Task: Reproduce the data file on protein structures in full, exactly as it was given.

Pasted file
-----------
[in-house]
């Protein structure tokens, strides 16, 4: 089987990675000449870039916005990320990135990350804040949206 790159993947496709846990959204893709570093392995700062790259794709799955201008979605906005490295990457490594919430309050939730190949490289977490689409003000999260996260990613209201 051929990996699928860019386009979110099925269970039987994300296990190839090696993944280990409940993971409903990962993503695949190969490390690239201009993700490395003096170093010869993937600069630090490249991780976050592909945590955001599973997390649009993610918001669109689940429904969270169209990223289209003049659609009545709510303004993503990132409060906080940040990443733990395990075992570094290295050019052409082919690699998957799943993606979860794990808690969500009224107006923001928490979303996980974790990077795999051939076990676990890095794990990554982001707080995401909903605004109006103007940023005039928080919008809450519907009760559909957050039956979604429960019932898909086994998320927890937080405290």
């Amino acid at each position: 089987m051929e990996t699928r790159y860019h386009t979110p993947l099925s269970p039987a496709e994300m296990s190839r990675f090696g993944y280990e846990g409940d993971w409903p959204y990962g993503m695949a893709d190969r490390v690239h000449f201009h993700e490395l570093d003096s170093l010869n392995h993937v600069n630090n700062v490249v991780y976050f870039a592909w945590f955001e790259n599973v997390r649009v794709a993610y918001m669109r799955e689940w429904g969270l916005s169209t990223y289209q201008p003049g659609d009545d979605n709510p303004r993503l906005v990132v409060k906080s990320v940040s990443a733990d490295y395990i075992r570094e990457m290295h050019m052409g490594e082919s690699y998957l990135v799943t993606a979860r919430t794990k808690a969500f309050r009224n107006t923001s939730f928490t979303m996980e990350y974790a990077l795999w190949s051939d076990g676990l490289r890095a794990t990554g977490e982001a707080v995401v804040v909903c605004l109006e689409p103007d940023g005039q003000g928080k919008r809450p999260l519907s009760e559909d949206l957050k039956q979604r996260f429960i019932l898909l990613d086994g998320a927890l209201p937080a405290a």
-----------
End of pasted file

[in-house]
């Protein structure tokens, strides 16, 4: 089987990675000449870039916005990320990135990350804040949206 790159993947496709846990959204893709570093392995700062790259794709799955201008979605906005490295990457490594919430309050939730190949490289977490689409003000999260996260990613209201 051929990996699928860019386009979110099925269970039987994300296990190839090696993944280990409940993971409903990962993503695949190969490390690239201009993700490395003096170093010869993937600069630090490249991780976050592909945590955001599973997390649009993610918001669109689940429904969270169209990223289209003049659609009545709510303004993503990132409060906080940040990443733990395990075992570094290295050019052409082919690699998957799943993606979860794990808690969500009224107006923001928490979303996980974790990077795999051939076990676990890095794990990554982001707080995401909903605004109006103007940023005039928080919008809450519907009760559909957050039956979604429960019932898909086994998320927890937080405290």
């Amino acid at each position: 089987m051929e990996t699928r790159y860019h386009t979110p993947l099925s269970p039987a496709e994300m296990s190839r990675f090696g993944y280990e846990g409940d993971w409903p959204y990962g993503m695949a893709d190969r490390v690239h000449f201009h993700e490395l570093d003096s170093l010869n392995h993937v600069n630090n700062v490249v991780y976050f870039a592909w945590f955001e790259n599973v997390r649009v794709a993610y918001m669109r799955e689940w429904g969270l916005s169209t990223y289209q201008p003049g659609d009545d979605n709510p303004r993503l906005v990132v409060k906080s990320v940040s990443a733990d490295y395990i075992r570094e990457m290295h050019m052409g490594e082919s690699y998957l990135v799943t993606a979860r919430t794990k808690a969500f309050r009224n107006t923001s939730f928490t979303m996980e990350y974790a990077l795999w190949s051939d076990g676990l490289r890095a794990t990554g977490e982001a707080v995401v804040v909903c605004l109006e689409p103007d940023g005039q003000g928080k919008r809450p999260l519907s009760e559909d949206l957050k039956q979604r996260f429960i019932l898909l990613d086994g998320a927890l209201p937080a405290a």